Operational Patrols consisted of between four and eight men, often farmers or landowners and usually recruited from the most able members of the Home Guard, who also needed an excellent local knowledge and the ability to live off the land. As cover, the men were allocated to "Home Guard" battalions 201 (Scotland), 202 (northern England), or 203 (southern England) and provided with Home Guard uniforms, though they were not actually Home Guard units.

Around 3,500 such men were trained on weekend courses at Coleshill House near Highworth, Wiltshire, in the arts of guerrilla warfare including assassination, unarmed combat, demolition and sabotage. Recruits for Coleshill reported to the Highworth post office, from where the postmistress Mabel Stranks arranged for their collection.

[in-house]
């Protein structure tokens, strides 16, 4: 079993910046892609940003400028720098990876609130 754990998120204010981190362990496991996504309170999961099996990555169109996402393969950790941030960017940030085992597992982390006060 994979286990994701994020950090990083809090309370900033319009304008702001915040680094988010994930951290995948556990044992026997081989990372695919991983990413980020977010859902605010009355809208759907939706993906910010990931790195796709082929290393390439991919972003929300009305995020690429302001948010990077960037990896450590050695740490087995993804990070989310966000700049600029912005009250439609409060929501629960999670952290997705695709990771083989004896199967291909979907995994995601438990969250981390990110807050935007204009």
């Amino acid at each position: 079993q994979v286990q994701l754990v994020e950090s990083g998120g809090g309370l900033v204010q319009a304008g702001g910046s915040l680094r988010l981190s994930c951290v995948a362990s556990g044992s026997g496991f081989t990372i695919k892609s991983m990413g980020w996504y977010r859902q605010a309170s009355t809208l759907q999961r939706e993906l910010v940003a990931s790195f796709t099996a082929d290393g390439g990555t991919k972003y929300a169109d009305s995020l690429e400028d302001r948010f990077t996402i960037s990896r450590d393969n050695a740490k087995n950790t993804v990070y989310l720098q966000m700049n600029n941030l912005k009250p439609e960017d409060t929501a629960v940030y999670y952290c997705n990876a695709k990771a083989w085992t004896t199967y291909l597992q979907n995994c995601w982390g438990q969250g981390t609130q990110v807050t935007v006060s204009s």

Each Patrol was a self-contained cell, expected to be self-sufficient and operationally autonomous in the case of invasion, generally operating within a 15-mile radius. They were provided with a concealed underground Operational Base (OB), usually built by the Royal Engineers in a local woodland, with a camouflaged entrance and emergency escape tunnel; it is thought that 400 to 500 such OBs were constructed. Some Patrols had an additional concealed Observation Post. Patrols were also provided with a selection of the latest weapons including a silenced pistol or Sten and Fairbairn-Sykes "commando" knives, quantities of plastic explosive, incendiary devices, and food to last for two weeks. Members anticipated being shot if they were captured, and were expected to shoot themselves first rather than be taken alive.